2012 shaping up to be the deadliest ever for journalists – IPI

This year is shaping up to be the deadliest ever for journalists with 72 killed so far for 2012, the opening of the International Press Institute (IPI) Congress was told today in Trinidad.
Delivering her report on the state of press freedom worldwide, IPI executive director Alison Bethel McKenzie said the highest number of deaths so far has been in uprising-ravaged Syria but she also highlighted the dire situation in Mexico where journalist killings have led to some outlets declaring that they would no longer cover the drug-fueled crime rampage. In 2011, 102 journalists were killed. The highest number of deaths recorded by the IPI since it began keeping count was 110 in 2009.
Speaking on the opening day of the congress at the Hyatt Regency Hotel in Port-of-Spain, McKenzie said it was deeply disturbing that in a year so “massively dominated” by the Arab Spring and its demands for greater freedoms that so many journalists could be killed. She described Syria as the “most lethal country in the world” for journalists with 20 having been killed.
The third deadliest region in the world for journalists is Latin America with 14 killed so far and with Mexico at the “head of the pack”. Six reporters have been killed so far in Mexico all in the space of 50 days. McKenzie was overcome with emotion as she related the case of a female journalist who was found beaten and strangled to death on April 29. The Vera Cruz journalist had been working for a weekly paper which was a leading source of information on organized crime, drug trafficking and drug-related violence and McKenzie, struggling to contain her tears and dabbing her eyes, said that before her death she had been working on a story about the arrest of nine policemen for suspected links with drug cartels.
On world press freedom day in May, the dismembered bodies of three journalists were found wrapped in plastic and dumped in a waste water canal. “So chilling and persistently deadly is the climate for reporters in Mexico that many outlets have announced that they will stop covering crime all together”.
She also pointed to murders in Honduras and Brazil and said that Ecuador has seen a deterioration of the press freedom situation. She said that Quito appeared to be following the cue of Venezuela where the press freedom situation is continuing to deteriorate.
In the Caribbean, one reporter was killed in Haiti and McKenzie noted that repression continues in Cuba. She noted that criminal defamation laws continued to be of concern in the region and that IPI had just concluded a mission to Barbados, the Dominican Republic, Jamaica and Trinidad and Tobago.
Earlier in the proceedings, the President of Trinidad and Tobago George Maxwell Richards, in light of the growing violence against journalists had raised the idea that there could be some form of internationally recognized immunity for them akin to the status of agencies such as the Red Cross. Noting that one of the topics at the three-day conference is “Following the Money Trail -Covering Organised Crime and Corruption”, the president posed his own question “How do you maintain your independence of agencies involved in the fight against corruption including the police”.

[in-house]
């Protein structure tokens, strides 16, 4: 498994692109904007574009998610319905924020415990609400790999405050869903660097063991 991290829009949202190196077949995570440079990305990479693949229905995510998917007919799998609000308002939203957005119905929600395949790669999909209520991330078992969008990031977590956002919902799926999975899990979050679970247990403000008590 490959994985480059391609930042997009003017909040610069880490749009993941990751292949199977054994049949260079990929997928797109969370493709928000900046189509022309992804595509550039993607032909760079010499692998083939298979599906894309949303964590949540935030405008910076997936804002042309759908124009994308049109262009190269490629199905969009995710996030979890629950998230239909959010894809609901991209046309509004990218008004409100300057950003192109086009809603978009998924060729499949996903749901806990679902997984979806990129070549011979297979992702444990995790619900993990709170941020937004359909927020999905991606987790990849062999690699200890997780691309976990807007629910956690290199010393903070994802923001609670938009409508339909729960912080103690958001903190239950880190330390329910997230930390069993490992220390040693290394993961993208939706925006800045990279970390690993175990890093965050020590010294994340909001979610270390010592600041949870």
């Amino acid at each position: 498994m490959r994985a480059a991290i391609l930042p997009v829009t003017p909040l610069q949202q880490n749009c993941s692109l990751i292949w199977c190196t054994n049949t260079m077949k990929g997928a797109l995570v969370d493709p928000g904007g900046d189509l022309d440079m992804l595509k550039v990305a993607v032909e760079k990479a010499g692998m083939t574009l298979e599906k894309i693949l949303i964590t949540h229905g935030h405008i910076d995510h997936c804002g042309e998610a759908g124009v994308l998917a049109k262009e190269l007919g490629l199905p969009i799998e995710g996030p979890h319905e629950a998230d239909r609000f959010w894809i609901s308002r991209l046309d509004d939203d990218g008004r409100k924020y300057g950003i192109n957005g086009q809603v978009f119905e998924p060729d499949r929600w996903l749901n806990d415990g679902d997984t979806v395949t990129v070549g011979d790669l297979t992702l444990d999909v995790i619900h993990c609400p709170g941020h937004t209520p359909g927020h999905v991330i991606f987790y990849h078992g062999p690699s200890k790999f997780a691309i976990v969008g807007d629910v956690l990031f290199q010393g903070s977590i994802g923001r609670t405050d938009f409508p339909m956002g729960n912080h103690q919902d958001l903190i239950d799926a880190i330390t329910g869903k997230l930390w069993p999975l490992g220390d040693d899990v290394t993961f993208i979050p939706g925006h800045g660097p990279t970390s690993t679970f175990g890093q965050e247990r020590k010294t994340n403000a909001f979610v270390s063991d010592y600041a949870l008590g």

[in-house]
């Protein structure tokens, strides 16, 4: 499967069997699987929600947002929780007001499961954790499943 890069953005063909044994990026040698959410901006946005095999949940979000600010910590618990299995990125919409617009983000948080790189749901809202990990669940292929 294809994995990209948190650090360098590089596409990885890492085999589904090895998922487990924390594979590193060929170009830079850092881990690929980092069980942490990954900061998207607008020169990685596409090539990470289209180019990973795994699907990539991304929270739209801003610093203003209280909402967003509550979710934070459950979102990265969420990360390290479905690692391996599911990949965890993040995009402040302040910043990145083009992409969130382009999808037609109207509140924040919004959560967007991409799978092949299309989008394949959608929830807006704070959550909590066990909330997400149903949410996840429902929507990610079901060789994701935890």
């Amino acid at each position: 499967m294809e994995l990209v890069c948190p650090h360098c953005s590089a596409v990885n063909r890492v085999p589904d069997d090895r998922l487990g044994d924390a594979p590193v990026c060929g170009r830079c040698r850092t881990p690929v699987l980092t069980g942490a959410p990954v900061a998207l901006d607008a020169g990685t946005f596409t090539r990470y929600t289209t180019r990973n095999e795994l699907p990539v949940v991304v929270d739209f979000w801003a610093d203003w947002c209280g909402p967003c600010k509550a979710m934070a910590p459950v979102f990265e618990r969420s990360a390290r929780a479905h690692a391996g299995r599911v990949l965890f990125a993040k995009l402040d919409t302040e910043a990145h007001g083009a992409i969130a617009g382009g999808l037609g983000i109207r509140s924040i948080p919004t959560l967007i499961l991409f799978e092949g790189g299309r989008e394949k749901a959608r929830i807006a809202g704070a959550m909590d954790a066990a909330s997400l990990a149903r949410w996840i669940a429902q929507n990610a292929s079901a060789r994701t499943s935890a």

Richards, noting another topic, “Manipulating the Media: Government Advertising as a Reward or Punishment for Media Outlets” said that he hoped that the conference will come away with “clear strategies that will enable you by the evidence of your work to assure your various publics of an independent and a responsible media which does not rely on the one who pays the piper”. The Editor-in-Chief of Stabroek News, Anand Persaud is one of the panelists for this session on Tuesday.
The president also stressed the need for the media to train recruits in every aspect of the work and that career development must be taken seriously. This should include the language arts and communication skills so that truth could prevail over rumour “while assuring literate accounts”.
Pointing out that the Internet is now being described as the fifth estate, President Richards said that it cannot replace the traditional media as marvelous as it is. He added that there ought not to be competition between the two which can have the result of sensation replacing responsible journalism.
The opening proceedings were chaired by former Miss Universe Wendy Fitzwilliams and was spiced by a dance fusion of classical Indian and African rhythms to David Rudder’s The Ganges and the Nile.
The Vienna, Austria-based International Press Institute is a global network of editors, media executives and leading journalists which was set up in 1950. It is dedicated to the furtherance and safeguarding of press freedom and the protection of freedom of opinion and expression.

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